Roll Over, Stella; There’s a New Courthouse Dog in Town

Roll Over, Stella; There’s a New Courthouse Dog in Town

Clients in need of family law counsel can find themselves being emotionally drained. Even happy events, like adoptions, can be a bit overwhelming. Whether you’re dealing with your ex, or fighting for your kids, or simply stressed out from the day-to-day difficulties of going through a divorce. Sometimes, you just need something soft and safe to hold.

In our office, that means teaming up with Stella Miller, who helps our family law clients through some pretty hard moments in their lives. She gets a lot of satisfaction from doing her job (and from some gentles scratches behind the ears), but there’s a new Big Dawg in town.

Fur-ocious emotional support

The nonprofit organization, Courthouse Dogs Foundation, was created with a simple, but important, mission in mind: to assist individuals going through traumatic experiences or who have special needs while providing testimony or giving interviews in legal civil and criminal legal matters. These canine miracle workers offer tremendous emotional support by helping to alleviate anxiety and bolster the confidence of witnesses so that they can focus on providing credible evidence.

Team training

Courthouse dogs fall under the category of “Facility Dogs,” which are a subset of carefully screened, trained assistance dogs. They are part of a team that includes a human handler who the dog lives with full time. The primary handler receives intensive training on how to handle the dog in public and care for the dog for its lifetime at work and home.

These dogs are required to master basic obedience skills by responding to voice and/or hand signals for sitting, staying in place, lying down, walking in a controlled position near the facilitator and coming to the facilitator when called. In addition, the Facility Dog has to be comfortable interacting with all types of people, including those with physical and/or developmental disabilities.

To graduate and be certified as a facility dog team, the dog and handler must pass the same test for public safety used for certified service dogs.

Where they work

Courthouse dogs can be found working in various capacities all over the United States, Canada, Chile, Australia, and Europe. With 224 dogs across 40 states, Tennessee has the privilege of having eight locations where these furry little saviors, all trained by Canine Companions for Independence, are helping people every day:

  • Sumner Children’s Advocacy Center, Gallatin
  • 19th Judicial District Attorney, Clarksville
  • 23rd District Child Advocacy Center, Charlotte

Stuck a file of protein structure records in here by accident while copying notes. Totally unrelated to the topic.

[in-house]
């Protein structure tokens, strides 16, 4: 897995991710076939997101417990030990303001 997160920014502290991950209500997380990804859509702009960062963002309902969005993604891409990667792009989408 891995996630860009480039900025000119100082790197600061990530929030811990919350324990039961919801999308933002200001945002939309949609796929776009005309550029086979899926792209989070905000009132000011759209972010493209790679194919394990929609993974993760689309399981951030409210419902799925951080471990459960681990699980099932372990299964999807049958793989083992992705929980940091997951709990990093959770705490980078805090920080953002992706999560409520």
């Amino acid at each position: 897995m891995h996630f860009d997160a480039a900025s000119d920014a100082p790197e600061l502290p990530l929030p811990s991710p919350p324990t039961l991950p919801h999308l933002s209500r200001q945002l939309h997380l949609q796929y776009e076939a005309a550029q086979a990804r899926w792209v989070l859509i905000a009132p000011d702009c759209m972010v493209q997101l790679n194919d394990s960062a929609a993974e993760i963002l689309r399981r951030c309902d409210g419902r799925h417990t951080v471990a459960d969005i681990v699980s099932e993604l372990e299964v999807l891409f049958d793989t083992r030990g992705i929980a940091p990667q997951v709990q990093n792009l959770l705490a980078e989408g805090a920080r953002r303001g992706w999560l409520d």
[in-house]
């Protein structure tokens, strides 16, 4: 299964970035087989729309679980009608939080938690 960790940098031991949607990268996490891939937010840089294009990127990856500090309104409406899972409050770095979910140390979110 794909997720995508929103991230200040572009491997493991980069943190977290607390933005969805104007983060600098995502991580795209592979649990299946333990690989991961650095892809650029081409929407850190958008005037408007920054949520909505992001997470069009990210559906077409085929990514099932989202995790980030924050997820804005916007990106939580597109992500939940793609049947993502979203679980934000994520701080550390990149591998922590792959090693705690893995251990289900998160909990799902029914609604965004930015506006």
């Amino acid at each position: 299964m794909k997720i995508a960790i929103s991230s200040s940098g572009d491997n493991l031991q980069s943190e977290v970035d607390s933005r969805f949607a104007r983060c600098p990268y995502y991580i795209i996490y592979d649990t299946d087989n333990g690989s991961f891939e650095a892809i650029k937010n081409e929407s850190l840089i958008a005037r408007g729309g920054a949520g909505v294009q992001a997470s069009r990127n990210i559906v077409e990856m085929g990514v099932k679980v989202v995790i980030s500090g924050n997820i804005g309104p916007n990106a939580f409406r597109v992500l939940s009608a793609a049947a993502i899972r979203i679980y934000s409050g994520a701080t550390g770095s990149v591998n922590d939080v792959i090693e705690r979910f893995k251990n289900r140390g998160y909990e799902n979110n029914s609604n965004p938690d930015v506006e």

• Children’s Center of the Cumberlands
  • Junior’s House Child Advocacy Center, Fayetteville
  • Madison County Juvenile Court Services, Jackson
  • Jackson Police Department, Jackson
  • Williamson County CASA, Franklin

Legal environments can be versatile, so it’s important that these pups be present in various settings in order to be helpful. Courthouse dogs are used in child advocacy centers, forensic interviews, defense interviews, courtrooms, specialty courts, and in guardian ad litem programs. Handlers include victim advocates, forensic interviewers, detectives, prosecuting attorneys, Guardians Ad Litem, therapists, and other professionals.

Because these dogs have such an important job, which includes blending into the background in order not to disrupt the legal process when used to assist witnesses giving courtroom testimony, the dog enters and leaves with the witness outside the view of the jury.

You will recognize a facility dog by his or her laminated photo ID card containing the names of the dog and partner. In public the dog must wear a cape, harness, backpack, or other equipment or clothing with a logo clearly signifying that he or she is an Assistance Dog.

Stella may have been the first, but we are so happy that there are trained Facility Dogs to assist people throughout Tennessee. After all, Stella is needed here, where she helps us all do the important work of protecting you when you need it the most.

Being involved in the legal process can be stressful for anyone. Our attorneys work to provide you with helpful resources to get you through the tough spots while we fight for your legal rights in your case. Partner with a determined and compassionate Nashville family law attorney at Miller Upshaw Family Law, PLLC. To reserve an in-person or video consultation, call our office at 615-454-9899, or reach out to us through our contact page.

 

 

 

By |January 22nd, 2020|Family Law|0 Comments
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